One of the hardest things I ever did was breaking away from the East, because the East has a consciousness all its own. I grew up in Columbus, Ohio, and my mother said, “Get out of here. Go to California.” When I came to San Francisco it was before the microprocessor and Silicon Valley. It was the edge of the universe. I was young and kind of wild and punky. I went to Hastings, became a lawyer and thought of the law as theater. I saw opportunities and always had rules. Number one pay attention, two speak the truth, three ask for what you want, four keep agreements, and five take responsibility for everything that happens in your world.
I put deals together, put nightclubs together, put restaurants together. My attitude has always been, trust the universe to provide. I have had deals where I just took a dive into the void. Failure is not an option. We did Club Nine where the whole idea was to be a crazy art bar. We would have a theme for six weeks and then we would change it. Tony Labat was our opening act. Also we started a company called SOMA Development. We ended up with fifteen buildings south of Market where we created bootleg artists’ lofts.
We would take a big building and we’d bust it up into, you know, 2,000 or 1,500 square foot units and we’d rent them out 15% under market. One of the buildings was on the corner of Ninth and Folsom, which became The Billboard Café. Upstairs we called The Clown Hotel. We found out that Ninth Street was the second busiest street in San Francisco because two freeways came together. We had a full-on facade so we started hanging canvasses. We would have a painting up and make some cheeky comment and get on television. It was all about getting the media’s eyeballs and telling a story. Our biggest fans were the media.
We had the hottest restaurant in town and I said isn’t it weird because we’ve been pretty good artists and had a reputation, and no one gave a shit, but if you have the hottest restaurant in town, you’re a superstar in San Francisco. The problem with the restaurant business is that you don’t make any money.
Then there was Jonestown and Milk and Moscone assassinated and AIDS. There was evil in this town as thick as tar. You could cut it with a knife. Everybody forgets that Jonestown happened right before the assassinations. People were so in bed with Jim Jones it wasn’t funny. If you wanted to have 500 people picketing City Hall, Jones could get them there in 15 minutes.
After ’87, Club Nine, where I was the impresario, shut down because of a noise problem. The house band was Chris Isaak. The coat check girl was Courtney Love. I wish I still had the T-shirt that said, “Intelligence is the Ultimate Aphrodisiac.”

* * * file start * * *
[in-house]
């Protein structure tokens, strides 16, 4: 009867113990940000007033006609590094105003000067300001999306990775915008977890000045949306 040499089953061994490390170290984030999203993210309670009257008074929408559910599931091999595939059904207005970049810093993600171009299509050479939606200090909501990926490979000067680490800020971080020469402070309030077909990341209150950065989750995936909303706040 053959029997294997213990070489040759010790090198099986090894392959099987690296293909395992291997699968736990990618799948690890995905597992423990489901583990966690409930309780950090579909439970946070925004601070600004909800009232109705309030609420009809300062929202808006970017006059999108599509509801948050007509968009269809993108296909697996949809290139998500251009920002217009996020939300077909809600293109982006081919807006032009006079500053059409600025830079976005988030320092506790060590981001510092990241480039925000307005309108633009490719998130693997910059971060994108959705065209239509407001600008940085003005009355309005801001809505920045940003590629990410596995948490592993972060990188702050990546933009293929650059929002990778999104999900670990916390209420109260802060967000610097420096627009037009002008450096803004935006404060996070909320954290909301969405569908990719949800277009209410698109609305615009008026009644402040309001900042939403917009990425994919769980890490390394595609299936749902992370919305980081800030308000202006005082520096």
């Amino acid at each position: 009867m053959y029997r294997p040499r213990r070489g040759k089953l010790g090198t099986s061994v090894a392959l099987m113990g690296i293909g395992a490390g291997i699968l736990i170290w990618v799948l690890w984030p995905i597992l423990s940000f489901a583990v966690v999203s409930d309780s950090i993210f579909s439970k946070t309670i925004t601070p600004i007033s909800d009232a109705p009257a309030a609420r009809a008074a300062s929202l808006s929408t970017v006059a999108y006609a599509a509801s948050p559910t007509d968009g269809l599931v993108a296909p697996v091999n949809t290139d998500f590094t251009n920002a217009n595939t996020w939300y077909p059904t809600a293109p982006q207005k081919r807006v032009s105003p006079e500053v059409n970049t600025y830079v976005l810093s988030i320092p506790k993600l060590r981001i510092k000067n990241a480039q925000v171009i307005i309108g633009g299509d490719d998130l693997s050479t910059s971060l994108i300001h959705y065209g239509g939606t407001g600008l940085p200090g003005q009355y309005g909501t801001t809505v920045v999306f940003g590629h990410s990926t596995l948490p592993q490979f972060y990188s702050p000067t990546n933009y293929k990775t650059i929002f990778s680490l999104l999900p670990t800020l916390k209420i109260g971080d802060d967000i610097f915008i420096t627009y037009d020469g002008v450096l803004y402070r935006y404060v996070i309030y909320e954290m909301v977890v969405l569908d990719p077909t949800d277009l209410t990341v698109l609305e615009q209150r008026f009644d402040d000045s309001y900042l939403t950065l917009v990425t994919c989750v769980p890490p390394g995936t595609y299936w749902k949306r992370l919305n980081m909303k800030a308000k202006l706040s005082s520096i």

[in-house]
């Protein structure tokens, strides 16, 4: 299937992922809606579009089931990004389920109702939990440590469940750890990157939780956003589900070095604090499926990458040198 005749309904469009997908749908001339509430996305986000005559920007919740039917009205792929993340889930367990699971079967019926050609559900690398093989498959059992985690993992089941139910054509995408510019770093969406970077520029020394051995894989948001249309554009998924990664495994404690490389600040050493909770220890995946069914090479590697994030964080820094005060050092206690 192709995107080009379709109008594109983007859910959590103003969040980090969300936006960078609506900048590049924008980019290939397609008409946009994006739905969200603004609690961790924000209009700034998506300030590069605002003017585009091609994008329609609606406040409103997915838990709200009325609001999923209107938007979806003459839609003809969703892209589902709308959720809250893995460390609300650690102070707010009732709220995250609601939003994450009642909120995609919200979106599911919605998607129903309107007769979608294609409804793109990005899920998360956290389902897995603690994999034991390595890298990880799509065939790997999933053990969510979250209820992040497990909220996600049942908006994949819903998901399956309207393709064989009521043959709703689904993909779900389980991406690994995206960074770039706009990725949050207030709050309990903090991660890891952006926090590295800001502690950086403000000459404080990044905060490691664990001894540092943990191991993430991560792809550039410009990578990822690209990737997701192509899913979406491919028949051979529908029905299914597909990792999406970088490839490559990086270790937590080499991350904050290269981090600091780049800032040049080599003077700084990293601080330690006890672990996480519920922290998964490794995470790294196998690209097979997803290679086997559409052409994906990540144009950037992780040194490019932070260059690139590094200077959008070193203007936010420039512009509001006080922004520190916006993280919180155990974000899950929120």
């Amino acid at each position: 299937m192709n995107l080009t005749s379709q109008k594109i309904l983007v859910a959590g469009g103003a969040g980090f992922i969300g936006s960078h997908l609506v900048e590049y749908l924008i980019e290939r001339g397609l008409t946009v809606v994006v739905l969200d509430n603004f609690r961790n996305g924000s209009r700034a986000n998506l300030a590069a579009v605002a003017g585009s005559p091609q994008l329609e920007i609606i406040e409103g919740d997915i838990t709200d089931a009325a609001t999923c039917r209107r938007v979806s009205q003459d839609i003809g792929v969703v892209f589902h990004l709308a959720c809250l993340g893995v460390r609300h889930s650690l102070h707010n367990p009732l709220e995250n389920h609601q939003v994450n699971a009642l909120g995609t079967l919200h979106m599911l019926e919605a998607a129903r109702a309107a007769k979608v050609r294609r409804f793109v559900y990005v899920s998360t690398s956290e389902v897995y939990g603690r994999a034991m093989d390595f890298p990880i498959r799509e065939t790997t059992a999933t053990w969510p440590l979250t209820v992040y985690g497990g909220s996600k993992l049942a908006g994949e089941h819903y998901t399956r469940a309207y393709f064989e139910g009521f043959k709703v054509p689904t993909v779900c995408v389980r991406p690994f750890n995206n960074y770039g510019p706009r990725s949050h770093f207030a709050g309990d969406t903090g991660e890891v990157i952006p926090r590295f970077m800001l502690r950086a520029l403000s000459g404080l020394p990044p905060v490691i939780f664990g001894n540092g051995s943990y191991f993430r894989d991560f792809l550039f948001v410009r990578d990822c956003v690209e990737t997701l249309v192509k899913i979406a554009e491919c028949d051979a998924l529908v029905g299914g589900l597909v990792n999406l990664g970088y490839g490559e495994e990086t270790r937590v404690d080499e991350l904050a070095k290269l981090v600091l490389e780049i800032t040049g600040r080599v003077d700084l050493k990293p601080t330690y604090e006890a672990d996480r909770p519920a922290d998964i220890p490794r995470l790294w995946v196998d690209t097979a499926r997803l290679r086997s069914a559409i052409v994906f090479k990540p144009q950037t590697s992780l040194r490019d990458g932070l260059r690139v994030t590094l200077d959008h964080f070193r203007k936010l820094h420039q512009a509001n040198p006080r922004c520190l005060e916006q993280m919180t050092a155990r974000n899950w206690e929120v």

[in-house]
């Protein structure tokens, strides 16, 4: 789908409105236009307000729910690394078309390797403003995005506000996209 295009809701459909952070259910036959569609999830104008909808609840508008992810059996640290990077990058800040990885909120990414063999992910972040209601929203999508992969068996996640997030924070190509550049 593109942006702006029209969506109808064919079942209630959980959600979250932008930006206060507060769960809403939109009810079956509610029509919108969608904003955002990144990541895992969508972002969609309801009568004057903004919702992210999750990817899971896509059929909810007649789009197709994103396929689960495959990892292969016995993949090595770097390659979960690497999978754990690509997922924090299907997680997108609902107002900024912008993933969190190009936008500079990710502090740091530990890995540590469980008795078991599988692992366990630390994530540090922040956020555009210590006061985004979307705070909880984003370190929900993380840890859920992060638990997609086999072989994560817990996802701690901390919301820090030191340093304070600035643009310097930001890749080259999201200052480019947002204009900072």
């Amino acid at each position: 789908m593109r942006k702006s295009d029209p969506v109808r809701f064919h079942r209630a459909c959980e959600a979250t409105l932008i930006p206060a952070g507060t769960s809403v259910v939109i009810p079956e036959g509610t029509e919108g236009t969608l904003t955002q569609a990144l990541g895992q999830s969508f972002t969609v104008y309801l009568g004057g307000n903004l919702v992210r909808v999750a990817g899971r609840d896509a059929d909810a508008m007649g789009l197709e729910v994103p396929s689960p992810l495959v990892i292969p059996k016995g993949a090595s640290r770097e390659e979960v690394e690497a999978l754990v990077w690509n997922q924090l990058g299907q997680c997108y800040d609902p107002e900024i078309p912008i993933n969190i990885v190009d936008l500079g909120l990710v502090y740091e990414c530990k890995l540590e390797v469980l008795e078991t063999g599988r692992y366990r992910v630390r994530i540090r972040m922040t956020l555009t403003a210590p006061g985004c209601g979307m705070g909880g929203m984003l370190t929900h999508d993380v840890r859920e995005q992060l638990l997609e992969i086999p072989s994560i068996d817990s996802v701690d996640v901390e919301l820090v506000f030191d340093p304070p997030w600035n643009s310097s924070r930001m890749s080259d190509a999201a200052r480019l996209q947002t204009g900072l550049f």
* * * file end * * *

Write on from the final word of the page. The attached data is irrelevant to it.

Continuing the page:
About the photographer: Jeanne M. Hansen
Jeanne M. Hansen bought her first camera at age ten with money earned from picking strawberries in Skagit Valley, Washington, where she was born and raised. Trained at the Brooks Institute of Photography in Santa Barbara for a year, she transferred to San Francisco Art Institute and received a B.F.A. in Photography. In 1990, after a decade in San Francisco, she returned to Skagit where, as a single mother, she raised her son. Her work has been exhibited in galleries, museums and public spaces. It's also in private collections. Hansen contributed to the award-winning book and exhibit Harvesting the Light, which advocates for the preservation of farmland. In Bellingham, Washington, she worked at a photo lab and the Whatcom Museum of History and Art, specializing in black-and-white printing. In 2013 she returned to San Francisco to work on a multimedia project about the alternative art, music and political scene during the punk heyday of the 1980s. Visit Jeanne M. Hansen’s website at www.jeannemhansen.com.
About the interviewer: Jonah Raskin
Jonah Raskin, a novelist, biographer and performance poet, has lived in Sonoma County since 1976. An ex-New Yorker, he was educated at Columbia College and The University of Manchester, England, where he received his Ph.D. A long-time book reviewer for the Chronicle, he has written about San Francisco history and culture, Jack London, the Beats and the upheavals of the twenty-first century.
Jeanne M. Hansen: I would like to thank Ken Tray, my husband, for being with me on this journey; Miguel Carlos-Hansen, my son and fellow artist; Carl S. Hansen, my Dad, for always believing in me; Marsha Tray, my mother-in-law, for unending inspiration; Jonah Raskin, my partner in this project, for showing me the value of a story well told; and Judith Walgren, Associate Director, Michigan State University School of Journalism, for providing invaluable editing with another set of eyes on the contact sheets. And I also want to give a warm thank-you to everyone who sat down to share their stories for the interviews.
Jonah Raskin: I would like to thank my brothers Daniel and Adam Raskin and my sister-in-law Adelina Aramburo.
Additional thanks to: